If it bleeds, it leads. It’s been argued that a news outlet’s main line of business is fear propagation. The horror of a terrorist attack, the lives lost to a natural disaster or a fresh bout of economic gloom soon give way to questions: “When and where will the terrorist group strike next?”; “Could an earthquake of such magnitude happen here?”; “Who will lead our country out of recession?”.
Being exploited by the news outlet, deliberately or not, is the ensuing uncertainty – a void that is all too often filled with speculation. That is, until the story develops further. Airtime and white space must be filled with something.
We often hear on-scene TV newscasters specify “What we do know so far is…” before reeling off a list of possible scenarios in trying to get to grips with what might happen next. Uncertainty breeds fear which in turn keeps viewers watching and readers reading.
For the publisher or broadcaster fleshing out its 24/7 news cycle with speculation comes the potential for a blurred line between what is known and what isn’t.
The big talk on the music streaming rumour mill this week centres on Jay Z’s plans to sell Tidal to Apple. According to a 29th June article in the Wall Street Journal. “Apple Inc. is in talks to acquire Tidal, a streaming-music service run by rap mogul Jay Z, according to people familiar with the matter.”
Or maybe they aren’t.
The WSJ article was soon updated with news that Tidal had denied the existence of such talks and on July 1st, Ben Sisario of the New York Times tweeted that “Two highly placed sources tell me that Apple is not buying Tidal.”
In Apple’s crosshairs are Spotify who currently enjoy 30 million subscribers – twice that of Apple Music.
The Tidal purchase would take Apple to just shy of 20 million but the more likely incentive for Tidal acquisition is its strong and numerous connections with big name artists. Tidal is the only streaming service owned by artists (a selling point that would ironically disappear should Jay Z proceed).
Apple executives can’t be blind to how Tidal’s steady (err) stream of exclusive releases have caused large jumps in the service’s subscriber base.
Whether the Tidal sale goes ahead or not [see footnote], the uncertainty is, like the truth, very much out there. Speculation steps in to fill the conversational void but so too do a series of questions with almost no clear cut answers.
In the event of its sale, would Tidal’s higher than industry average royalty rates be maintained? Would access to Beyoncé’s Lemonade, currently a Tidal exclusive, be expanded to every one of Apple Music’s subscribers?
Audiophiles might ask: will Tidal’s roadmap for MQA implementation, through which hi-res streaming is possible, find itself meeting a sudden dead end?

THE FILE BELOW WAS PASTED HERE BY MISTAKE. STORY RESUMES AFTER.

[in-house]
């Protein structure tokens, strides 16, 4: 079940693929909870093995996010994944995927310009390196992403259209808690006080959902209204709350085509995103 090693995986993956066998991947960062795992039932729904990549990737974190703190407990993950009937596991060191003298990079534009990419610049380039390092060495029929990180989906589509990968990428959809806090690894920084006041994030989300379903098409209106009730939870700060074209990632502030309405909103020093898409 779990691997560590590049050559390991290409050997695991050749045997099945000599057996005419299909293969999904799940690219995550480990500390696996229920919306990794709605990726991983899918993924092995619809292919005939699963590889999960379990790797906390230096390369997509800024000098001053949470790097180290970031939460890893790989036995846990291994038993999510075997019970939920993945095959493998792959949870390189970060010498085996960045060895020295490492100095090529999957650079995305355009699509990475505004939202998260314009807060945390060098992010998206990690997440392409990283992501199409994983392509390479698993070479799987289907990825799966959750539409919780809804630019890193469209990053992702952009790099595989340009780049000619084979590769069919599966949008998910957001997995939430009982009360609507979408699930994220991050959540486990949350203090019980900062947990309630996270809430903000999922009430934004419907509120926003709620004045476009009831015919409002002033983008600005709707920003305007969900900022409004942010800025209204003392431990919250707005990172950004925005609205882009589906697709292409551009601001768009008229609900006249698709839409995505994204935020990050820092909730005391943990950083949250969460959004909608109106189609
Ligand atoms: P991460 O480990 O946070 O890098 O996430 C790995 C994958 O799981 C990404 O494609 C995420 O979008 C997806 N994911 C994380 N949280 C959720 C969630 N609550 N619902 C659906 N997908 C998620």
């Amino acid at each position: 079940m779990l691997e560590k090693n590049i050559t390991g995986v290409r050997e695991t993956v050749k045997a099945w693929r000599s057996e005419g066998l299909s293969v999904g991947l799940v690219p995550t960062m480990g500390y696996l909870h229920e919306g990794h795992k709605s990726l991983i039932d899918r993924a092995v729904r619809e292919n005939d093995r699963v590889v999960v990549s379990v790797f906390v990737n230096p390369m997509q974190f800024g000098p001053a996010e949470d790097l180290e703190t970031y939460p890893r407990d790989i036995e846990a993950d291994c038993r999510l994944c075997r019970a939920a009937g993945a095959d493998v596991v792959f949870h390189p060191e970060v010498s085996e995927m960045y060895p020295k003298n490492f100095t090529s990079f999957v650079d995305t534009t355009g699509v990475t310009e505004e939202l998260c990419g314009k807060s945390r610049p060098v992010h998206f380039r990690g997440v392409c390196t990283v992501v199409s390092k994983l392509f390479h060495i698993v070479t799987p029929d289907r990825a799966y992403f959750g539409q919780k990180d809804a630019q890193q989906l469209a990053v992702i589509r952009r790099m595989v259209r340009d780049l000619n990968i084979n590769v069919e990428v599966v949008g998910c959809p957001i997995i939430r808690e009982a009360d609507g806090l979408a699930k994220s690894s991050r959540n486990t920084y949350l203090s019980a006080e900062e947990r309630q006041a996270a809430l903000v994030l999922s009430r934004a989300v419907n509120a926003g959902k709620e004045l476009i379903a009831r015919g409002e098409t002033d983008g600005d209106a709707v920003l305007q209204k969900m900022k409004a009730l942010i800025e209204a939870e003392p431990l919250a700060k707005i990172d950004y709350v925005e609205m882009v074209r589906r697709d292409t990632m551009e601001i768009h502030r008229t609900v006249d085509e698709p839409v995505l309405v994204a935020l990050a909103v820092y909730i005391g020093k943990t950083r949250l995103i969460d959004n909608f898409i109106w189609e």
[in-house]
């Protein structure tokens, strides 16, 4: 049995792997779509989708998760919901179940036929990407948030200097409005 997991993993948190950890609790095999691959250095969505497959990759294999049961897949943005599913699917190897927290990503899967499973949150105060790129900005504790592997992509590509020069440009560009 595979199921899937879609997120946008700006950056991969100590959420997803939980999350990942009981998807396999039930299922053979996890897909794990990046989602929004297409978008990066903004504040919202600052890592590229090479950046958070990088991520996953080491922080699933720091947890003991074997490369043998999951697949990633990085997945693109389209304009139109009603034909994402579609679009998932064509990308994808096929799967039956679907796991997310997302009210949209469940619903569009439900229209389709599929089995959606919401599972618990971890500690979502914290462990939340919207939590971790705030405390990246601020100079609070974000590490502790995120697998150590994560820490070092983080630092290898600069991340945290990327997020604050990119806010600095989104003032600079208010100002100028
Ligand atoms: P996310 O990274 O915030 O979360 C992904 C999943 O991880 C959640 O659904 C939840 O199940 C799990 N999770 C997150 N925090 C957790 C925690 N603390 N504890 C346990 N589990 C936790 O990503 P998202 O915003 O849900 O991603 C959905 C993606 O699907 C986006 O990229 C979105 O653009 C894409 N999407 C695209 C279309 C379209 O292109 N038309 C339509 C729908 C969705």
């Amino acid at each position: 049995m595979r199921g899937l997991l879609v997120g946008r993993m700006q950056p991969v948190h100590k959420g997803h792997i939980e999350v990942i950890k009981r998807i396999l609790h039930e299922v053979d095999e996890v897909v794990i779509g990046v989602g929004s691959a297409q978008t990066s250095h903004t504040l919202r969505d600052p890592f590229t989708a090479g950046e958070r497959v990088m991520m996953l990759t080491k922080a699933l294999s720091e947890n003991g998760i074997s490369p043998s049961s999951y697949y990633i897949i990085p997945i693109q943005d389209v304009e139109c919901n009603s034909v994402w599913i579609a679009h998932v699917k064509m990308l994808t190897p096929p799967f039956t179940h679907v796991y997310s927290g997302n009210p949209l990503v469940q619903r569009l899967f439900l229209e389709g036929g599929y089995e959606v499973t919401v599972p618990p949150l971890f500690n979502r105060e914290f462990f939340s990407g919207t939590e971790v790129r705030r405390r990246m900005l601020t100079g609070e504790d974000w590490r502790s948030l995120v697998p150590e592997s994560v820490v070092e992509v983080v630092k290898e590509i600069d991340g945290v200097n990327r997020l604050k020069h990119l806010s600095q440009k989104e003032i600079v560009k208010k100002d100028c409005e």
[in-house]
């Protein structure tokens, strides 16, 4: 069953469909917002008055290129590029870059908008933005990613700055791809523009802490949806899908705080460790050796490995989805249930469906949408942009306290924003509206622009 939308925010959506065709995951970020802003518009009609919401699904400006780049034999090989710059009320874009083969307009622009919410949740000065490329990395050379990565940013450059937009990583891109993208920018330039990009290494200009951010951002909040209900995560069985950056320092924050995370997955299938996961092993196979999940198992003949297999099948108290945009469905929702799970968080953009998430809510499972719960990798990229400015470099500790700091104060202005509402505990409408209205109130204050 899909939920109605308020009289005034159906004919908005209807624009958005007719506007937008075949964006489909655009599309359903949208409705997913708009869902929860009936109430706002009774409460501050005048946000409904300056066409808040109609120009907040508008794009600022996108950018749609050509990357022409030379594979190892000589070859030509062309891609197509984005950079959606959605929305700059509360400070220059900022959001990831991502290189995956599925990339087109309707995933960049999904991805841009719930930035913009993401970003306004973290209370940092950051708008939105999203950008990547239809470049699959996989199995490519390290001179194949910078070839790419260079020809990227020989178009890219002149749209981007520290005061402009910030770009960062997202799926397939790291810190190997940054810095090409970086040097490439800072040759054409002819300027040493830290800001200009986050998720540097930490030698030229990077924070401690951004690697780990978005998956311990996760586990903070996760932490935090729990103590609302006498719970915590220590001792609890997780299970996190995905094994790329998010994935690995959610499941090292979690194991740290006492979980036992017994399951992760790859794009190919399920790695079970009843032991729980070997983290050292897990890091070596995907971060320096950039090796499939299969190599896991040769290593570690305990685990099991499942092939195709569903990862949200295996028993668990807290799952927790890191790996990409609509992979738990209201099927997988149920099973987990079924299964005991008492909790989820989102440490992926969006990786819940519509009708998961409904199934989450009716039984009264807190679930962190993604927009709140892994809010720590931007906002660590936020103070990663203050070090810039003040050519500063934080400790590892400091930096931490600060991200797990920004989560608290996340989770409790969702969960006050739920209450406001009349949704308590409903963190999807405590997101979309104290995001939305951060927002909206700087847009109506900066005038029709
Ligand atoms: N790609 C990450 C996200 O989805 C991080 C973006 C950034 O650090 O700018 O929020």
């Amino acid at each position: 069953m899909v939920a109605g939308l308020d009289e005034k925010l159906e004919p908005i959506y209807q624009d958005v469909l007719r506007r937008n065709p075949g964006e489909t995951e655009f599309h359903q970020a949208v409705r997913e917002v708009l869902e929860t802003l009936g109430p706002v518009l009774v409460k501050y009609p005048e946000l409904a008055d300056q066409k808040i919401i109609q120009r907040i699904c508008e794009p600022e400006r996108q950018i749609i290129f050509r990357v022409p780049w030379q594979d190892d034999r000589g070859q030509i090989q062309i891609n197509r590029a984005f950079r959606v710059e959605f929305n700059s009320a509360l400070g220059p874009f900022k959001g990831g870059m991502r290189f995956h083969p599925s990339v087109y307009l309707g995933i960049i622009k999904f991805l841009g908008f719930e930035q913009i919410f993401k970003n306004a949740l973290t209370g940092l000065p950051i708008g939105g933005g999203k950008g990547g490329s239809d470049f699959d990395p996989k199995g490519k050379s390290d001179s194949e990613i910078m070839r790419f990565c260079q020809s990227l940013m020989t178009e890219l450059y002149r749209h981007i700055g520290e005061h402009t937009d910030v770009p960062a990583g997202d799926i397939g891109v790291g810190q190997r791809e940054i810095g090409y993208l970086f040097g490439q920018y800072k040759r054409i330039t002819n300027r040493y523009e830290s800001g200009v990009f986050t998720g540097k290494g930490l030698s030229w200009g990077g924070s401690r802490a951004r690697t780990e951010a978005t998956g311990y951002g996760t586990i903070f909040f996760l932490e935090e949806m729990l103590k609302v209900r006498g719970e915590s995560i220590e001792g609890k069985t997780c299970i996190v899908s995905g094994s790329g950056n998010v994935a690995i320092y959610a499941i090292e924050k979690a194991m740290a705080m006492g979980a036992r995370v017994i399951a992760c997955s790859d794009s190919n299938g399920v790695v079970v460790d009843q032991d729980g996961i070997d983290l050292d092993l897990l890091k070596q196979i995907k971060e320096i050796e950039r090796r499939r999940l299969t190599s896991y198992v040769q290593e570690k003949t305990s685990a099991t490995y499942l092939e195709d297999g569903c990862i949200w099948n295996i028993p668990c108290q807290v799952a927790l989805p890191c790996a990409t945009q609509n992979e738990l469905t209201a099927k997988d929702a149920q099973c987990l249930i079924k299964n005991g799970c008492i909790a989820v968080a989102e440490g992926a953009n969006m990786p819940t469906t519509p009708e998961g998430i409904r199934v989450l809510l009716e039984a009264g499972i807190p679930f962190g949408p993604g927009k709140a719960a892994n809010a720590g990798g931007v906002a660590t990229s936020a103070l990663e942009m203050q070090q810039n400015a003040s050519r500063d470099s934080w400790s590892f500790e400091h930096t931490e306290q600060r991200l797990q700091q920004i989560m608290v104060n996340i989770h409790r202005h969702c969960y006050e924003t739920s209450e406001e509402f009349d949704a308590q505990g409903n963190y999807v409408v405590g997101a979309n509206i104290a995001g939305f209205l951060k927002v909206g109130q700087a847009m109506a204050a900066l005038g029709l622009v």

Exclusives aside, mainstreamers might care less than audiophiles about supply issues given the greater number of alternatives in the lossy space, about which the conversation might revolved around which company has the biggest/best catalogue or the most usable UX.
For those who remain unsatisfied with lossy streams, Tidal’s biggest selling point in the relatively teeny tiny audiophile world is its lossless ‘CD quality’ service. In the result of a buy out, one might reasonably be concerned about the fate of Tidal’s “Hifi” tier. I know I would be.
Would the lossless option disappear completely or would Apple look to incorporate it into their business model? And if lossless were to disappear completely from the menu, what are the alternatives?
Qobuz offer a “Hifi” lossless tier but it’s restricted to select European countries. The absence of Qobuz’ North American market presence could be in part attributable to its close shave with bankruptcy in November 2015.
Deezer’s lossless Elite service is available in the USA and Australia but only (presently) via Sonos. Like French neighbour Qobuz, Deezer isn’t without its own aura of uncertainty: last year’s planned IPO was aborted in October.
Even if lossless audio supply continues, the audiophile uncertainty doesn’t end there. Many of us enjoy access to Tidal via third party applications like Roon or Audirvana Plus. What would happen to these software companies’ (tradesman’s entrance) API access? Would it continue or would Apple nix it?
This same uncertainly must surely be troubling hardware manufacturers who rely on this same API access for Tidal integration in their streaming players and servers.
If anything, this storm in a teacup serves as a reminder that we shouldn’t wholly trust the cloud for music supply. Streaming services by their very nature means that the terms and conditions of access remains wholly out of our hands.
(How’s that for fear-dealing?)
Further information: Tidal